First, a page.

19. Suzanne Conboy-Hill Says:
    January 25th, 2013 at 2:16 am

    I’m about as alarmed that there are products at garden centres for killing birds (#15) as I am at the potential of this child. I wondered why Meredith (#7) believed the word to have such a specific meaning. On the authenticity of the story, I’m with Sarah (#17) here; I’d be looking under this child’s bed for headless soldiers and dismembered frogs. A sophisticated vocabulary is not so unusual where a child has very specific interests and this, plus his clear appreciation of meaning, plus his contempt, gives me creeps. I’d go further (maybe further than Gavin intended!) and say that his dad already knows somewhere in his unconscious, and he has been avoiding seeing that he’s older. With age comes realisation and that’s going to be traumatic. Very convincing stuff, Gavin.

  20. SarahT Says:
    January 25th, 2013 at 4:14 am

    The word “why” coming from a 7 year old has virtually no meaning.

    Habit: I’ll just say why to anything…

    Inquiry: Why shouldn’t I PRETEND to shoot the bird? Pretending never hurt anyone, and I’m bored, sitting here in traffic.

    And kids hate to be questioned to death over things… That’s why he was irritable.

    Anyway, either way, the story is sound, and I’ve enjoyed hearing other points of view.

    BTW, I haven’t seen bird-killer in a garden center, just figured it could be out there…

  21. Thomas Kearnes Says:
    January 25th, 2013 at 4:40 am

    Finely written on a technical level, but the last line killed it for me. It felt as if the author didn’t trust the readers enough to make the connection between “avicide” and lost innocencce, so he underlined the point for us. Conclusions about the stories we read always linger longer in the mind when we must reach them ourselves, not have them handed to us.

    Thomas Kearnes
    Tomball, TX

  22. Meredith Eugene Hunt Says:
    January 25th, 2013 at 5:44 am

    re: #19. I did an internet search for “avicide” and almost all that came up were about poison. I later added “meaning” to my search and the act of killing birds came up equally. At first I took the story to be hinting at “gun control”, but now I just see it being about a dad who’s out of touch with his son. If anyone is scary, it’s Dad.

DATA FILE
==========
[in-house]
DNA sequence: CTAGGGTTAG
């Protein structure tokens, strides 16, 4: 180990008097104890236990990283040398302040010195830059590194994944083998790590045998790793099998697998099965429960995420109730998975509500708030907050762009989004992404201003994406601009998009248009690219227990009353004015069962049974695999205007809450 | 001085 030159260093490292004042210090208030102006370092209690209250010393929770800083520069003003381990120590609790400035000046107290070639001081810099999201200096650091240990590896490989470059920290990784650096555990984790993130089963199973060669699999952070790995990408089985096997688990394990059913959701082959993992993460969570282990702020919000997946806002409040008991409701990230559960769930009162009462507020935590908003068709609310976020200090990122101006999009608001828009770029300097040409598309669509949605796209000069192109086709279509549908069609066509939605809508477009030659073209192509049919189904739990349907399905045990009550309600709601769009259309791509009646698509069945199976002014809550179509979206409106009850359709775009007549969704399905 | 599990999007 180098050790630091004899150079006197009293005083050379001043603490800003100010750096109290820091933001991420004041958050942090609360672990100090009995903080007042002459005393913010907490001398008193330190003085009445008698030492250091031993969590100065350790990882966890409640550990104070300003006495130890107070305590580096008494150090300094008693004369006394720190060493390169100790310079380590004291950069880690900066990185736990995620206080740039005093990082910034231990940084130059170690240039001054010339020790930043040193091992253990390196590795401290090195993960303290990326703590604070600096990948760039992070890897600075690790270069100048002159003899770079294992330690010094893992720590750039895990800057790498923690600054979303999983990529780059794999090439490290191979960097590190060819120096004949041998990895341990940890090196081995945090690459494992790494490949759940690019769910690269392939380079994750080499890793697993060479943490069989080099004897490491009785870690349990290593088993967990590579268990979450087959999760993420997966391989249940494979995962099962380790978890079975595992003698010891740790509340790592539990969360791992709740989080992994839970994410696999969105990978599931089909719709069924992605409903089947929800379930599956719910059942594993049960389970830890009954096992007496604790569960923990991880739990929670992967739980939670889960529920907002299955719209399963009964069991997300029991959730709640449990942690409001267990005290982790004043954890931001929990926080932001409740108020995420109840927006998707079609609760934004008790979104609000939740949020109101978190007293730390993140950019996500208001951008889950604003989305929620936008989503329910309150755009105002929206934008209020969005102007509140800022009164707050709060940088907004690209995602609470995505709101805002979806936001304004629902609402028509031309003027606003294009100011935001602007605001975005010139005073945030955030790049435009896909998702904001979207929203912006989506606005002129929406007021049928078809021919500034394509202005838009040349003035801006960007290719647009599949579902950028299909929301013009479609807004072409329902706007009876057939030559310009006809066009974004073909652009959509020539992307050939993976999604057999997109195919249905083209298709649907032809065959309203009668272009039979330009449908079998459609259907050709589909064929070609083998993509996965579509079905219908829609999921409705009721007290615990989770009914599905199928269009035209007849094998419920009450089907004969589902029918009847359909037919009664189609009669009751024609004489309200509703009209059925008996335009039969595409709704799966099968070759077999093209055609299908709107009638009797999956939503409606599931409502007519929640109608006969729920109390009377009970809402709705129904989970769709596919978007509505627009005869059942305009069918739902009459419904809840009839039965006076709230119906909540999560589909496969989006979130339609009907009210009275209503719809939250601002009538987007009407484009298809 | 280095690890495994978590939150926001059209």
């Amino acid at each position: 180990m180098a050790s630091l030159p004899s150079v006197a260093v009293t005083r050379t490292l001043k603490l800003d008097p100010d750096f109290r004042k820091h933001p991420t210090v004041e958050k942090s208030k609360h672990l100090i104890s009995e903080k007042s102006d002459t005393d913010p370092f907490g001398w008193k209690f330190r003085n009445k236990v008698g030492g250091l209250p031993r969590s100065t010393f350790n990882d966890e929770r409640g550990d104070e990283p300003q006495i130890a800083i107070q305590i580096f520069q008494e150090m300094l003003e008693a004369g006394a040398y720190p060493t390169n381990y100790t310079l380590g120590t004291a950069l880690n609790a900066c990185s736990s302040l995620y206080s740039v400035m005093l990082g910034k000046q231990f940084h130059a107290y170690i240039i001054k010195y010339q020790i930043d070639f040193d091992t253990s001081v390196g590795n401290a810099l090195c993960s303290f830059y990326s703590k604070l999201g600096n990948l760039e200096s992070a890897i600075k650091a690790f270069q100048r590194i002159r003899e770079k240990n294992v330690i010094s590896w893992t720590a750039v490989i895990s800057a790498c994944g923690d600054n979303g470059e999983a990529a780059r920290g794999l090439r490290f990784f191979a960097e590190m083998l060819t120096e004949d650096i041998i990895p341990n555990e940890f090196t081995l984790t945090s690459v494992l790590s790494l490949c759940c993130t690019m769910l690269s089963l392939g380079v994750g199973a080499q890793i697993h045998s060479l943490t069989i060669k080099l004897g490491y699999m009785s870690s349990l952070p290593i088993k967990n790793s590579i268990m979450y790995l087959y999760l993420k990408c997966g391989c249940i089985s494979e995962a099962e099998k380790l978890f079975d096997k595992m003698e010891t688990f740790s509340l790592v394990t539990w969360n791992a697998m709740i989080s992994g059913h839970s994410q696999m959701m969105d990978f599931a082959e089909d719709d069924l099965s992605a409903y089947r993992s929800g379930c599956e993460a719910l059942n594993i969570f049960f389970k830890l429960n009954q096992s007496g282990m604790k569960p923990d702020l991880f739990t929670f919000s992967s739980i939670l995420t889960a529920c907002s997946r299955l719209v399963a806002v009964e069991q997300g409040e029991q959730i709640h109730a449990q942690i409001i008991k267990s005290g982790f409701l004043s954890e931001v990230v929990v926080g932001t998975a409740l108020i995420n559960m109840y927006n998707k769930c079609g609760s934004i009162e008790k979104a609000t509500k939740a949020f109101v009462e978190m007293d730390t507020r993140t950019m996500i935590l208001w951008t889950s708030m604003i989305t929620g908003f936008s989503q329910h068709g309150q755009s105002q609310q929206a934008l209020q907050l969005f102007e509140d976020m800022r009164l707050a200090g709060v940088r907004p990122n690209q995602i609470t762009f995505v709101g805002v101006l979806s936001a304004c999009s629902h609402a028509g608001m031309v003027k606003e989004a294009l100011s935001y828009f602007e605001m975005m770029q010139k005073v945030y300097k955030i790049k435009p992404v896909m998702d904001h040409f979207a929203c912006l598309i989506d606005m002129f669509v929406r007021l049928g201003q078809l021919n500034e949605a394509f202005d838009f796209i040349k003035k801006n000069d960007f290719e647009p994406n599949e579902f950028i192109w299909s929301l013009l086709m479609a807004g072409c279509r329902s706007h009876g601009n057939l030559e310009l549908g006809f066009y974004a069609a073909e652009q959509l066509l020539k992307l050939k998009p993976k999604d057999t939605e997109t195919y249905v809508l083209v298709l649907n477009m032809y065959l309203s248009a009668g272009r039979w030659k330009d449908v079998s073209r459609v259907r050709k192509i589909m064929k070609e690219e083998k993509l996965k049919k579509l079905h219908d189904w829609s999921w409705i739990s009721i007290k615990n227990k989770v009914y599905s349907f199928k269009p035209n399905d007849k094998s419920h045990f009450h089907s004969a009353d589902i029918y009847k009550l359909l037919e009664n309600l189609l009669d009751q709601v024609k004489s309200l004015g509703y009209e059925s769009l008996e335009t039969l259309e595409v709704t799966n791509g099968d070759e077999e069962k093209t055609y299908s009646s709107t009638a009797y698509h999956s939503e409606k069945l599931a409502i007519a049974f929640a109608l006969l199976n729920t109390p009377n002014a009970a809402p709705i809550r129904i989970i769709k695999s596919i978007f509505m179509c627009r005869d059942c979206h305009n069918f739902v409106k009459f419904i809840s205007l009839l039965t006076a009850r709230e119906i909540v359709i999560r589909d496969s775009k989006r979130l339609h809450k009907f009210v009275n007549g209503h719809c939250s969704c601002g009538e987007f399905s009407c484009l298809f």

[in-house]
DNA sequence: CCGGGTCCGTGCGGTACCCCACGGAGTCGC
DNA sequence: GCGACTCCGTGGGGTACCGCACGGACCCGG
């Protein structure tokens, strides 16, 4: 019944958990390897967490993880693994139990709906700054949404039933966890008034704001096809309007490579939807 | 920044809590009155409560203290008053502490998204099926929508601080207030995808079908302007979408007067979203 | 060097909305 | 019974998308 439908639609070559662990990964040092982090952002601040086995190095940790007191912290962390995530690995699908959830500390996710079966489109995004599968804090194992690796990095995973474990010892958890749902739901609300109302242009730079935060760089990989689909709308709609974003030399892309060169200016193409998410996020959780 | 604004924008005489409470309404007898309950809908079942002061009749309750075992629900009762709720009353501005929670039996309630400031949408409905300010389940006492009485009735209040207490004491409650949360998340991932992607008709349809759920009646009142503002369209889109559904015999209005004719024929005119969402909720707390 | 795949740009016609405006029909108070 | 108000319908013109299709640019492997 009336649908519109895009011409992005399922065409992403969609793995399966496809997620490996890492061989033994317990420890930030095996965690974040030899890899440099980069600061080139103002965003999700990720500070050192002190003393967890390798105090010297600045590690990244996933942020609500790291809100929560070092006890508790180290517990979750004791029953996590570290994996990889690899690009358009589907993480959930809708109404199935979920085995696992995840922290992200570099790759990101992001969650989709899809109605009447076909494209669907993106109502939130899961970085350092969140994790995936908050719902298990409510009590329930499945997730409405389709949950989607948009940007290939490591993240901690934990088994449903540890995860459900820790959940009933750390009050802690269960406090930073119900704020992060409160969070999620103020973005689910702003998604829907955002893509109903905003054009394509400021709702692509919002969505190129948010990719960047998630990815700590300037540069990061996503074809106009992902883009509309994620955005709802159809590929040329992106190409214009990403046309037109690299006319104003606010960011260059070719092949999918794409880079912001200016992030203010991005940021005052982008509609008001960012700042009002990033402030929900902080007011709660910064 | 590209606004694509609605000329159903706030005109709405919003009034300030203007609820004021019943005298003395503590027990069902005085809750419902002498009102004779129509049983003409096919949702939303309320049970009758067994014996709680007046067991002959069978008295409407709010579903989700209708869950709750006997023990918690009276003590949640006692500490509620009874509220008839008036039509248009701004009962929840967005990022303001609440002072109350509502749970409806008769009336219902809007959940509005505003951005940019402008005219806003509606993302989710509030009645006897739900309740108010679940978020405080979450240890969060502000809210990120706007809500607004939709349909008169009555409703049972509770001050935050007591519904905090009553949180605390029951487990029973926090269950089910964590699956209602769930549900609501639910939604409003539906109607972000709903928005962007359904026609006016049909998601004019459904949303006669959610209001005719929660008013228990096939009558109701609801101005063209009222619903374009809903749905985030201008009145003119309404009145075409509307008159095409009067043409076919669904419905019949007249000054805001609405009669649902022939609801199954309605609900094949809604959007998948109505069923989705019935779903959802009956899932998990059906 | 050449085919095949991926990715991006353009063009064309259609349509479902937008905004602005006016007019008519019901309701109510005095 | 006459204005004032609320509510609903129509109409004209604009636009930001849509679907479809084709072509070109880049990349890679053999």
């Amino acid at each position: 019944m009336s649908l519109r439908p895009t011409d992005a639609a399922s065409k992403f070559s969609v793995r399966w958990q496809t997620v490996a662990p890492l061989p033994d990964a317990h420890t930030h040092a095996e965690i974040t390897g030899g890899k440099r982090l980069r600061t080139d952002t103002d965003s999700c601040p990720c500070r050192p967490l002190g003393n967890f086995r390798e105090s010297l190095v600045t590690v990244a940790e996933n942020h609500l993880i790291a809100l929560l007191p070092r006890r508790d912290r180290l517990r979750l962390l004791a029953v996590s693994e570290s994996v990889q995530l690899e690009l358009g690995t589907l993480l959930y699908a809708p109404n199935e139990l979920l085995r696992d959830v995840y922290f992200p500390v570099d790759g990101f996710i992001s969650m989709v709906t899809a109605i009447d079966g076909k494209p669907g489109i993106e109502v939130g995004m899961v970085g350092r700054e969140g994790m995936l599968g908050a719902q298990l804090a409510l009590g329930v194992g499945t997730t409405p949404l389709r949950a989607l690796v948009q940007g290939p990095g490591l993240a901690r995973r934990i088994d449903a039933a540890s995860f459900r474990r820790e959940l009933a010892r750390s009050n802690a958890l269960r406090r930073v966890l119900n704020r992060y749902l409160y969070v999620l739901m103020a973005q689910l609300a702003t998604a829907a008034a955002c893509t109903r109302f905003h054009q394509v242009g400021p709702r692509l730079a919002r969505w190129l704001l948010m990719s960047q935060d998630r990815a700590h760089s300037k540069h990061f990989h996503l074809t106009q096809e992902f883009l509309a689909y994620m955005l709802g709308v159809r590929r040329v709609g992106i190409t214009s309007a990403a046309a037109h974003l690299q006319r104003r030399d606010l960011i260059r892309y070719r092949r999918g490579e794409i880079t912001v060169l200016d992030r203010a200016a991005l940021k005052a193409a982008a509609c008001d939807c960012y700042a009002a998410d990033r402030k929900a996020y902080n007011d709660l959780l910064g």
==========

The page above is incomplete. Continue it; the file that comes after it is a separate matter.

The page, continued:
23. Dirk Knight Says:
    January 25th, 2013 at 6:06 am

    This. as great… frog in a matchbox… drift like dry ice… ok so dry ice is a sokid, but it is used to make thick white smoke and we all knew what the author ment, so it worked

    The kid is not a sociopath and videogames don’t make scool shooters…

    Kids just learn stuff, and pull it out at will.
    I knew morbid words my parents didnt when I was a kid too, because i had an older brother that watched horror movies obsessively and I started reading Clive barker and steven king in 5th grade with a websters dictionary next to me that I hadda use every paragraph

    Sorry for the rant.

    5 stars

  24. Cat Rambo Says:
    January 25th, 2013 at 8:49 am

    Nicely done!

  25. Helen Says:
    January 25th, 2013 at 8:00 pm

    You capture the utter lack of morality that all but the exceptional child will show in unguarded moments. A true perception on parenthood, and the struggle to let go. Well done.

  26. Gretchen Bassier Says:
    February 3rd, 2013 at 3:25 pm

    Very well-written, and wide open to interpretation. Good stuff!

  27. When Your Fiction Hits Reality | Ms. Peterson Explains it All: A Writer's Journal Says:
    March 15th, 2013 at 9:56 am

    […] http://www.everydayfiction.com/the-proper-name-for-killing-birds-by-gavin-broom/ […]

  28. She Had A Thing About Hearts | Words. Sentences. Stuff. Says:
    March 29th, 2013 at 7:27 am

    […] was written, pretty much as is, over a lunch hour in November 2012 and just like The Proper Name for Killing Birds, its title presented itself before the actual idea, this time by about a week or so. There are […]

  29. Jane Humen Says:
    May 11th, 2013 at 3:34 pm